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Rotten combines the best of Shakespearean and Broadway theatre into a story of ambition, romance, sibling love and creative intrigue.

While the treatment of Shakespeare is somewhat irreverent at times, audiences cannot help but love Christian Borle’s Tony-winning version of the Bard. With a culture obsessed with deifying Shakespeare, seeing a version that drinks, swears, lies, and cheats was refreshingly human.

Staunch Stratfordians might take offence at a Will that steals ideas and lines from fellow playwrights. But the production contains so many anachronisms it can hardly be mistaken for trying to present a historically accurate depiction of 16th century London – let alone one of literature’s most mysterious authors.

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Shakespeare homages apart, the musical numbers in Rotten allude to more Broadway hits than I could recognise – from Annie to The Lion King to Les Miserables.

Yet for all the references to both Shakespeare plays and Broadway musicals, Rotten remained thoroughly accessible and amusing to those unfamiliar with one, or both, of those worlds.

From the script to the music to the choreography, the production consistently surprised and delighted. More than once the actors were left awkwardly paused on stage while the audience erupted into applause at the end of a musical number.

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In the end, Something Rotten! offers three hours of irreverent top-notch musical and Shakespearean entertainment.

Something Rotten! is playing at the St. James Theatre on Broadway in New York City.

Go here for more information and to book tickets.

Brilliant Shakespeare documentary Muse of Fire has been released on DVD – and we have FIVE copies to give away! (including one very special DVD signed by Tom Hiddleston, Judi Dench and Ian McKellen!)

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Muse of Fire is the infectiously entertaining global road-trip/adventure of Giles and Dan, two British actors in search of Shakespeare.

With a supporting cast featuring everyone from Judi Dench and Ian McKellen to Jude Law, Tom Hiddleston and Ewan McGregor, Muse of Fire is one of the most enjoyable Shakespeare lessons ever made – and it’s now being released for the first time on DVD.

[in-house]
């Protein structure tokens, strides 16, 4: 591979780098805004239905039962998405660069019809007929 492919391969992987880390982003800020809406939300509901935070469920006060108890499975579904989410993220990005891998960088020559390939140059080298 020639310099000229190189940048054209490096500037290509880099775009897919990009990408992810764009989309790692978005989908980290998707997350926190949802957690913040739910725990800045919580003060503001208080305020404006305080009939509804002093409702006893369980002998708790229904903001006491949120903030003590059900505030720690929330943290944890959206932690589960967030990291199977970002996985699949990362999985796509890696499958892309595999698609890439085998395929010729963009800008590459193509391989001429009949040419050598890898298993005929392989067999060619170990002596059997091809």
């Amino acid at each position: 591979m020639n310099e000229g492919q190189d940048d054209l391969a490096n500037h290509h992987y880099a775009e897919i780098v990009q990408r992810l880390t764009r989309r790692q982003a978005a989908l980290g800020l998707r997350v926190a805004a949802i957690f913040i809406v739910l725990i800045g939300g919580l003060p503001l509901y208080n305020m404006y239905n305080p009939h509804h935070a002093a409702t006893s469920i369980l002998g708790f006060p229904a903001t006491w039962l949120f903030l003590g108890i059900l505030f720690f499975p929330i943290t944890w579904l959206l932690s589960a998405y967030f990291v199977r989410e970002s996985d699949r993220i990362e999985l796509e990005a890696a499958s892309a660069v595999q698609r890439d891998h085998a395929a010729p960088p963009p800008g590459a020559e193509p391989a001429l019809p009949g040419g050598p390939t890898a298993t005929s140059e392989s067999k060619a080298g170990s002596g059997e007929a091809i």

Excitingly, we have no less than FIVE Muse of Fire DVDs to give away.

Muse of Fire guys Dan Poole and Giles Terera

Muse of Fire guys Dan Poole and Giles Terera

 

And even more excitingly, one of the DVDs has been signed by Dan and Giles – and also by Judi Dench, Ian McKellen and Tom Hiddleston!

To be in with a chance of winning one, simply send an email to shakespearemag@outlook.com with MUSE OF FIRE in the subject line. (Please include your name, address and contact number)

The closing date is the end of Friday 16 October and winners will notified after that date.

This competition is open to all our readers everywhere in the world.

Very best of luck, all!

Check out the trailer for Muse of Fire here.

Go here to order copies of the Muse of Fire DVD.

Go here to read our Muse of Fire cover story in Shakespeare Magazine 05.

This summer saw a Globe Theatre production of Shakespeare’s King John staged in the historic location of Salisbury Cathedral

[Images by Adrian Harris]

Built in 1258 and with a 400-foot spire, Salisbury Cathedral makes an appropriately regal setting for this production of King John, and Shakespeare’s Globe Theatre and Royal & Derngate take full advantage of the building’s religious atmosphere.

The audience files in to the accompaniment of a requiem mass, past great bowls of smoking incense and a tomb decked with peace lillies and the armour of Richard the Lionheart.

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Like the Globe’s Sam Wanamaker Playhouse, this production uses only candles for illumination, so sound plays a major role in the staging. Echoing timpani conjure scenes of war and an atmospheric vocal score by Orlando Gough resonates around, rather than getting lost among, the building’s vaulting arches.